AORN, AHA, others tackle challenge of humidity levels in the OR

Lowering the relative humidity levels in an operating room can have an effect on sterile supplies and electro-medical equipment in the OR. A recent joint communication from several professional organizations, including the Ambulatory Surgery Center Association, the American Hospital Association and the Association of periOperative Registered Nurses, among many others, aims to educate healthcare providers on those effects.

In 2010, the American Society of Heating, Refrigeration and Air Conditioning Engineers changed the lower end of the acceptable humidity in the OR from 30 percent to 20 percent. Primarily, this change was made to accommodate areas of the country, like Denver, where humidity levels change rapidly and the HVAC systems cannot keep up.

"It takes the system awhile to catch up," says Ramona Conner, RN, editor-in-chief, Guidelines for Perioperative Practice, with AORN. "Allowing the parameter to shift to 20 percent before you take action is an effort to recognize seasonal variation in humidity…and now people won't be cited when the lower humidity drops to 20 percent," she explains.

While it is now acceptable to have humidity in the OR below 30 percent, that does not mean that hospitals should lower their humidity to those low levels for long periods of time.

"In truth, people are most comfortable in the 30 to 60 percent range," Ms. Conner says. When humidity drops below 30 percent for long periods of time, skin starts to dry out. "It's just not comfortable for people."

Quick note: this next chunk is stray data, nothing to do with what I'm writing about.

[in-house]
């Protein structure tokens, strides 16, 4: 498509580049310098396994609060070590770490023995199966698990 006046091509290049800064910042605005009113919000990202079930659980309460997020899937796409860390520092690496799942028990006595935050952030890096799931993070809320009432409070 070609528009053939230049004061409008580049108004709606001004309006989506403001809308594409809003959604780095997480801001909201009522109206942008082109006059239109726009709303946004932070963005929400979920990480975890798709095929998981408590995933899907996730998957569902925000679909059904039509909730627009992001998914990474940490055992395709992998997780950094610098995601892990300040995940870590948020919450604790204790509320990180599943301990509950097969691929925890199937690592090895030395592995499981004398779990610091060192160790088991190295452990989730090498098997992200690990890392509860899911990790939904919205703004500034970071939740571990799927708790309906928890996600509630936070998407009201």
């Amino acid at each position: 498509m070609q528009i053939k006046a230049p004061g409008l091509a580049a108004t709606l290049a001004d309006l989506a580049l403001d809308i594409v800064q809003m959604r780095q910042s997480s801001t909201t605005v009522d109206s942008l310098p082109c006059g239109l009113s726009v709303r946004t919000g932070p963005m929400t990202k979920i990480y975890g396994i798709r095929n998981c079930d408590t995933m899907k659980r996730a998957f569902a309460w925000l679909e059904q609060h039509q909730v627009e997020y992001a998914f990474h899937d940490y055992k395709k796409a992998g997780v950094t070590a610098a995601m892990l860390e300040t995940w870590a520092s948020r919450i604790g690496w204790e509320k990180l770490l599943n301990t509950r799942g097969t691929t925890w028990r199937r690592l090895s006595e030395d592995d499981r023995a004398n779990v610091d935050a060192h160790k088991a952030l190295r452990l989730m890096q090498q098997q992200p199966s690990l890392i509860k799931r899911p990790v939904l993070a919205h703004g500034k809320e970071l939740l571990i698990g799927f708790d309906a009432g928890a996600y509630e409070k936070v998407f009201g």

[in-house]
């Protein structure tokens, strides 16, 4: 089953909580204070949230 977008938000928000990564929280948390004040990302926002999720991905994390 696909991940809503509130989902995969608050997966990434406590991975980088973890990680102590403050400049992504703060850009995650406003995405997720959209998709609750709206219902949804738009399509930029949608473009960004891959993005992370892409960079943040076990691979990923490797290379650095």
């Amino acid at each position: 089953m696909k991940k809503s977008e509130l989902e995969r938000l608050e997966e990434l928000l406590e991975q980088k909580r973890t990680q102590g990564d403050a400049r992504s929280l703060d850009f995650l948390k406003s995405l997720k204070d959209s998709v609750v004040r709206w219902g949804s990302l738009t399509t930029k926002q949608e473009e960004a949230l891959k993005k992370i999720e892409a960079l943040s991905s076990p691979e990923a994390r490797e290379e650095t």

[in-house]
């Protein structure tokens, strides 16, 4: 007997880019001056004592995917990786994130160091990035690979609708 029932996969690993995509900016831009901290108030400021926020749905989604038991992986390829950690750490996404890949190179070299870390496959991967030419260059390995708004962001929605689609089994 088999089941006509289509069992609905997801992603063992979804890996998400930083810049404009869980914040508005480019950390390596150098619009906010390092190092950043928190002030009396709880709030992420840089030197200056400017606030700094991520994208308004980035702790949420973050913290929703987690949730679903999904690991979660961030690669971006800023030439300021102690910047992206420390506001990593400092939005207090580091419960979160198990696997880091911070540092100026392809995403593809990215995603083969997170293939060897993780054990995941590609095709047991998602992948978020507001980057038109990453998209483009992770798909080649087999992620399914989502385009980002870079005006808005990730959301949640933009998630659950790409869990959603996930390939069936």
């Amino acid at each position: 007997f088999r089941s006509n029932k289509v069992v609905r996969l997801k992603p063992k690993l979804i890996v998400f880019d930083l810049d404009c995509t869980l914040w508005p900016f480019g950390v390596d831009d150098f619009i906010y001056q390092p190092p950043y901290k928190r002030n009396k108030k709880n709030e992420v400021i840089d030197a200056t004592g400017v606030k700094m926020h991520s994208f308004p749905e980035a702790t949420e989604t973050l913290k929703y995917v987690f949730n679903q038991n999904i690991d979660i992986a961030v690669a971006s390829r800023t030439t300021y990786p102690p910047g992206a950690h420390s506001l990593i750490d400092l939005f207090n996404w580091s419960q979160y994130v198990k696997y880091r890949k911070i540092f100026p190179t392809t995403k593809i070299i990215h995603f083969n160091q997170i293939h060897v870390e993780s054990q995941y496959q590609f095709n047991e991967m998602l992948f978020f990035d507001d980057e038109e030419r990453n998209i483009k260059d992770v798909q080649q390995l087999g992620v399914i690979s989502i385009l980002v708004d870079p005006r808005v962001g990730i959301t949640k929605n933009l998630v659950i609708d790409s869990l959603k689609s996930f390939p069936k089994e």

But the main concern is not skin moisture levels; it is equipment safety in the OR. When humidity levels are too low for long periods of time, people can more easily become "charged" and create a shock when coming in contact with medical equipment. Additionally, some electro-medical equipment, especially older pieces, can malfunction unexpectedly in low humidity levels.

The point of the joint communication, Ms. Conner says, is to provide guidance for hospitals that have ORs susceptible to seasonal humidity changes. It provides a risk assessment for organizations to prepare for lower OR humidity levels.

"When your humidity drops, pay attention to what's going on in the environment, pay attention to how thorough your cleaning measures are and don't be alarmed if your humidity drops below 30 percent for a short period of time," Ms. Conner urges. "But also be aware of what supplies and equipment you're using in the OR and…take measures to protect them."

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